MACKENZIE: I have a deep-seated love of and connection to nature. Much like so many painters throughout history have studied flowers, plants, animals, landscapes, and the human form, revering them as the epitome of beauty, I am deeply inspired to study the earth’s natural elements and recreate them, either concretely or abstractly, in an homage to their beauty. It can sometimes manifest as an obsession, trying to capture perfectly the scent of a blackberry, a field of jasmine on a summer evening, or the smell of wet stone drying in the sun, knowing full well there are one thousand ways to do it.
EDDIE: Who / what has been your greatest influence so far?
MACKENZIE: I am greatly influenced by my observations of nature. I truly believe the earth holds all the answers we are looking for, sometimes literally, sometimes metaphorically. I am also endlessly inspired by my travels, and love to recreate the scent of cities, countries, and moments or experiences I have encountered while exploring a new place. Some of my favorite recreations are from experiences in India, Morocco, Sri Lanka, and Santa Fe, New Mexico.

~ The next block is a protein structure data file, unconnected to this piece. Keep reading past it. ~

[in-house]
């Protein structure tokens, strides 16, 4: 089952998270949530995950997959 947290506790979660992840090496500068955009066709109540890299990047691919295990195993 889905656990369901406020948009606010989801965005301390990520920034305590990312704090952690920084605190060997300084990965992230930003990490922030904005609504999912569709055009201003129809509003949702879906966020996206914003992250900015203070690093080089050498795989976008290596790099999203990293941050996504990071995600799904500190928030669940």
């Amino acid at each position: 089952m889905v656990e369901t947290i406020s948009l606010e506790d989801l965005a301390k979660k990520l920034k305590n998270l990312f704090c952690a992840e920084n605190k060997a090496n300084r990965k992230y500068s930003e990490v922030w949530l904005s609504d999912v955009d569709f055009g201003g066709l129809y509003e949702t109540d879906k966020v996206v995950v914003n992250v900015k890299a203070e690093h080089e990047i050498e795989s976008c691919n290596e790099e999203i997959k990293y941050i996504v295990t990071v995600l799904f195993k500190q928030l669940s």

EDDIE: Are there any perfumers whom you greatly admire?
MACKENZIE: I have a profound admiration for both Carlos Benaim and Sophia Grojsman (pictured below). Sophia is an icon in the fragrance world and rose to fame as a Russian female perfumer during a time when the industry was generally dominated by French men. She is strong, bold, compassionate and utterly fearless. She has a magical essence about her that makes you believe she could be a sorceress – which, in a way, she is. She was still working for IFF when I started out and gave me precious advice on creation and how to navigate through life that I will always treasure and keep close to my heart.
Carlos is the perfumer who really taught me how to formulate and mentored me through my first several years of training. He is elegant, intellectual, immeasurably talented, and endlessly curious. His desire to always challenge himself and ask questions every day is inspiring to me both in the art of perfumery and in life as well. When you work with Carlos, you feel his love of creation, and his contagious passion, curiosity, and admiration of beauty.